I wish I’d walked everywhere. No purse, no phone, no keys, , no dog on a lead, nothing. I read somewhere of a woman’s keen to desire to walk and swing her arms and I rejoiced – that’s exactly what I want! (It’s about here you’re either thinking I’m weird or going “YES! YES!”). To walk without someone stopping me and pulling on me to be picked up. To walk without an enormous bag full of wipes and lists and nappies and bandaids and disinfectant and dead flowers my son gave me, without the kids’ bags and the toy they won’t go anywhere without. To walk without a pram, a trolley, a bike that needs to be pushed (and that stupid handle to save your back has broken).

In fact, since this revelation that I just want to swing my arms, I’m quite dedicated to it. On the rare chances I get, I swing with utter abandon. I hope I look like one of those fair maidens flitting through a field in golden sunlight, but I probably look more like cro-magnon man who first stood up straight. Grunting in delight.

I also wish I’d seen much more of this globe before I had children. Like so many, I swore that children would become part of my adventure. Not stop it in its tracks.

And I’ve tried valiantly to stay true to that. But the logistics are stymying. In my defence we’ve managed Bali with two children. It’s a start. And my plans for Peru remain, but what’s the sense in dragging young children over Incan ruins? They won’t get it. Much better to wait until they’re learning history, can understand the beauty, the significance, of their surrounds.

Besides a flight THAT long with little kids? Um, no thanks.

So I plot and plan a lot for the future. Of globe-trotting with my fam. And who knows, perhaps I’ll cherish it all the more for the waiting, for the chance to experience it two-fold through mine and my children’s eyes.

But till then I sit and look at my friends sitting in various diners, pubs, cafes, etc, in some far-flung country and imagine I was there.

** Hi kids, aged teen or 20s (undoubtedly the age you’ll be when you’re curious about how your mum feels about you and start reading my awkward blogging), please don’t be offended. I wouldn’t change a single thing. It’s like when you’re offered a chance to go to the water park and then Fireman Sam comes on the TV… you want to do both. But you have to choose. I would choose you guys every single time!! xxxxxxxxxxxxxxxxxx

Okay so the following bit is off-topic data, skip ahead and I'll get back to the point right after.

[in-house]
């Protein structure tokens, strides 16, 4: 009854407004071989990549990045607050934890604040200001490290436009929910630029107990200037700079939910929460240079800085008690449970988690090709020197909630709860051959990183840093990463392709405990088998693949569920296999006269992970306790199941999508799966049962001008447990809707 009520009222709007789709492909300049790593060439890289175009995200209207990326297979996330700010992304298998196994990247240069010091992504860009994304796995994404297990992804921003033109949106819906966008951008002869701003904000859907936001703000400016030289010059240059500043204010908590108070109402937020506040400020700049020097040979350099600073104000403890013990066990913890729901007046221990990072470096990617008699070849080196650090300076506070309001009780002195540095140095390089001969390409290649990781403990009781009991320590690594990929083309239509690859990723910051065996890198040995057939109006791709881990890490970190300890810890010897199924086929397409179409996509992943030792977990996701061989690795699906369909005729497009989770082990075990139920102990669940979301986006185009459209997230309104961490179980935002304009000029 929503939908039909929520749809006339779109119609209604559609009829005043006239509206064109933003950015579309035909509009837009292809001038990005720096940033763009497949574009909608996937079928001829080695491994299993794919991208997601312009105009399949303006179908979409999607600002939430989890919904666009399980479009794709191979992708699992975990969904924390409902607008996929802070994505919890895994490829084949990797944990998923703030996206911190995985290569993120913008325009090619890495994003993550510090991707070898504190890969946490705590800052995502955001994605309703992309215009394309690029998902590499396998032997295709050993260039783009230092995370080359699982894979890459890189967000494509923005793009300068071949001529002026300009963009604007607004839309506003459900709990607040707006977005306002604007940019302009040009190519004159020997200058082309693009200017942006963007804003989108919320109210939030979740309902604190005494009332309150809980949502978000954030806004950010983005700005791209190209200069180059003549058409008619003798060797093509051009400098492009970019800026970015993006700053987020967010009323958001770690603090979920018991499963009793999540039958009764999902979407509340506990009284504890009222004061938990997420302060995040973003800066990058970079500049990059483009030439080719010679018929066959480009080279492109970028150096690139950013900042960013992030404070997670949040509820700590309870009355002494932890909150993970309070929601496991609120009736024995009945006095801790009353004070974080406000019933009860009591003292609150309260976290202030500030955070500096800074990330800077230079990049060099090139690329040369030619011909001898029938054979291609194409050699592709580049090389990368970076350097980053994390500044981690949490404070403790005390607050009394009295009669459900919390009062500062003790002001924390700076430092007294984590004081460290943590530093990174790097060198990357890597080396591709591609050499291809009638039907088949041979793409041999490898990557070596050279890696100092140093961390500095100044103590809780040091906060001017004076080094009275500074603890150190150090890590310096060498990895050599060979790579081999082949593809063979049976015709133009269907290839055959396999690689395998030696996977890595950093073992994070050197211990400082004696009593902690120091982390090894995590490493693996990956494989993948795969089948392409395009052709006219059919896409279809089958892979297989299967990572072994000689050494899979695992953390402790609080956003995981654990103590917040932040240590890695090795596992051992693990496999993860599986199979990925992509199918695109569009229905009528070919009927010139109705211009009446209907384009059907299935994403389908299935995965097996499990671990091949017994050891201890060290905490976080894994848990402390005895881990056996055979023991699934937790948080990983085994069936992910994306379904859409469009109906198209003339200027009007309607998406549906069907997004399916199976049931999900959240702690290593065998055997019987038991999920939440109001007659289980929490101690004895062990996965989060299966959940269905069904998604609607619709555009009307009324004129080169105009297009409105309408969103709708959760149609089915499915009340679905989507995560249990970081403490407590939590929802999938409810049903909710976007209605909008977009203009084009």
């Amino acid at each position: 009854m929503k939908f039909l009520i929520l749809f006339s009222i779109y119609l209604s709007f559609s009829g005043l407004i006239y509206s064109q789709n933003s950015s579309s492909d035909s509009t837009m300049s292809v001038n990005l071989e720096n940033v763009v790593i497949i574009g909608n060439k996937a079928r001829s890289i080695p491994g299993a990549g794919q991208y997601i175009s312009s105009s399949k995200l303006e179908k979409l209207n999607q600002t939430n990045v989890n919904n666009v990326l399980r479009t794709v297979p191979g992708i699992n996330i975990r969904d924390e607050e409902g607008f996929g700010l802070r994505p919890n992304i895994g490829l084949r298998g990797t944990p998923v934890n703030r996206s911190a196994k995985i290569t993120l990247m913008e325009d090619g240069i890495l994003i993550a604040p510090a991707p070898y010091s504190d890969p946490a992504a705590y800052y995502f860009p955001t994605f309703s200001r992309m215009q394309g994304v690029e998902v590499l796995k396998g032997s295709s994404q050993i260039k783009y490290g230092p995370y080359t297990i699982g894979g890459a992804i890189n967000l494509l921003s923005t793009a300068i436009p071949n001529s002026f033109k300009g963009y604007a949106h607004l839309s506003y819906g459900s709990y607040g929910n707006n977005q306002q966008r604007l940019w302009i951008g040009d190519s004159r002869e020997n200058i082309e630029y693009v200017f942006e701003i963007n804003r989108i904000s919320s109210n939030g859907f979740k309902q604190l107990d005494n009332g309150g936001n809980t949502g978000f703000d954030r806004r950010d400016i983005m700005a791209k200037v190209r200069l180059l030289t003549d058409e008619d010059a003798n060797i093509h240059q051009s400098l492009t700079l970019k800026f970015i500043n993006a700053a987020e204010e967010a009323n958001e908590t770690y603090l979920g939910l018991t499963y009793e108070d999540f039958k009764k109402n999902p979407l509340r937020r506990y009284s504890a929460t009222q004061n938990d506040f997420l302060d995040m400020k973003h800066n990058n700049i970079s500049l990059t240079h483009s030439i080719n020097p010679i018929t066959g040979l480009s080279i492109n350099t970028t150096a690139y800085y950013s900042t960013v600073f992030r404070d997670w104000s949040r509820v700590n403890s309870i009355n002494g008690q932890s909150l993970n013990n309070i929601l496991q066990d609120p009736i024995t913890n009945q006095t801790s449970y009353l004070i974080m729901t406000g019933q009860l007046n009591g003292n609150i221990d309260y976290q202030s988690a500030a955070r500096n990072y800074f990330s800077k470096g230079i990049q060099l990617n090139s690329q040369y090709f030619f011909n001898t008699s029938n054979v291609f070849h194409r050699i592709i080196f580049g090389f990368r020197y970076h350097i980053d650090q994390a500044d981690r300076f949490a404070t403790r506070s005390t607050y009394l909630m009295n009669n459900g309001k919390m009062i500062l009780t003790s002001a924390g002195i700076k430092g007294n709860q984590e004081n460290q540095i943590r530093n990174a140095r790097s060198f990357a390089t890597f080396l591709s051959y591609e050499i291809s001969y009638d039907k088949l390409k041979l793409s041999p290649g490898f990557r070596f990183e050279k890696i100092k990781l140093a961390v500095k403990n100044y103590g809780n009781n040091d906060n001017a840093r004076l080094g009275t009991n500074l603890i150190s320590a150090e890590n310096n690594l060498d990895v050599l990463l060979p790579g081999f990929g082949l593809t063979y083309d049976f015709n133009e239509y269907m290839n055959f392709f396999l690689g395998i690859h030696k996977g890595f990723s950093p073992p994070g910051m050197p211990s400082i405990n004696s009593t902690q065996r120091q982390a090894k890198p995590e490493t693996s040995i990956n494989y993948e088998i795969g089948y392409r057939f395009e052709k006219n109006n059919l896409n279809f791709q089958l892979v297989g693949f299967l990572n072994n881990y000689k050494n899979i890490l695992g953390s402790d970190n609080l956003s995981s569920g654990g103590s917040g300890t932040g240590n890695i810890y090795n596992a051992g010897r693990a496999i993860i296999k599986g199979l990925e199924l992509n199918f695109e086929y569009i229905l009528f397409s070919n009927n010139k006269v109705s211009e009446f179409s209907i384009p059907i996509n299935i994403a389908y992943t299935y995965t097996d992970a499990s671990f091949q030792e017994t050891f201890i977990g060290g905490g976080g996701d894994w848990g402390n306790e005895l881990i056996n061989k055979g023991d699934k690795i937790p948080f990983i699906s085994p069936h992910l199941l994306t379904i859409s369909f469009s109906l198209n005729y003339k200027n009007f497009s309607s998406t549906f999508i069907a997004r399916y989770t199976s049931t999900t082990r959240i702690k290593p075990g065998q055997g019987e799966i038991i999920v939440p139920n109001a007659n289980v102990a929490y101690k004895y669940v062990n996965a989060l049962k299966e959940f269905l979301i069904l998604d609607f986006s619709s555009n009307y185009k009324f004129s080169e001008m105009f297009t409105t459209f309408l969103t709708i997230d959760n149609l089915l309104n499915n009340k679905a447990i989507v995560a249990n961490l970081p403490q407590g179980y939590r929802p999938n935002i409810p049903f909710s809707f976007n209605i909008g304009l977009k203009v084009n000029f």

Getting on with it…

I’M n0t done grieving over my puppy yet. But that’s okay. In the meantime I’ve spent a lot of time gazing at stuff, thinking things and pushing my toes into dirt.

It makes a nice change.

I’m not exactly the super-relaxed type.

In fact I’ve been told more than once that people are waiting for me to a) snap, or b) run off to the mountains. Apparently this is because of the “activities” I cram into daily life and the extra-curricular stuff I do outside of my work. (Is now a bad time to post a pic of the gingerbread house we made?!)

But I don’t consider my schedule as grounds for a breakdown. Sometimes I think it’s what keeps me sane. Sometimes I wonder if I’m outrunning a certain “black dog” (okay, that may sound confusing… I’m not referring to Karra here!), I don’t know… sometimes my ambition bites hard enough that I start planning before I ask myself ‘why?’. No doubt frustrating to those around me.

For the record, I do sit and stare at the TV. I eat crap. I put off making lunch until I’ve exhausted Facebook. But those things aren’t public, so instead I get the tongue-in-cheek “surely you’re not stopping at one book” attitude (read: FFS, slow down, lady. You’re making me look bad.).

But I also get twitchy. I want more. To be more. Do more. Have more. I’m not built to sit, eat and stare all the time. Call me crazy.

Ariel the Little Mermaid (shit, she’s in my blog again!) was preaching to my 12-year old soul when she sang: I want so much more than they’ve got here (though pretty sure she was referring to crustaceans, I was referring to sugar cane.).

I get so delighted when I meet people that are similarly striving for ‘more’. It makes me feel less like a freak. And I’m endlessly curious as to how they’re managing it all.

Sometimes they’re not. Just like sometimes I’m not managing my stuff either. But they keep going regardless.

So I’ll keep going regardless, but for those of you taking bets on whether my recent set-back will stop me: Put all your money on “It won’t”.

PS The pic isn’t about me being angry. Just one of Son’s school art pieces that I found amusing. Amazing how much anger stems from parents!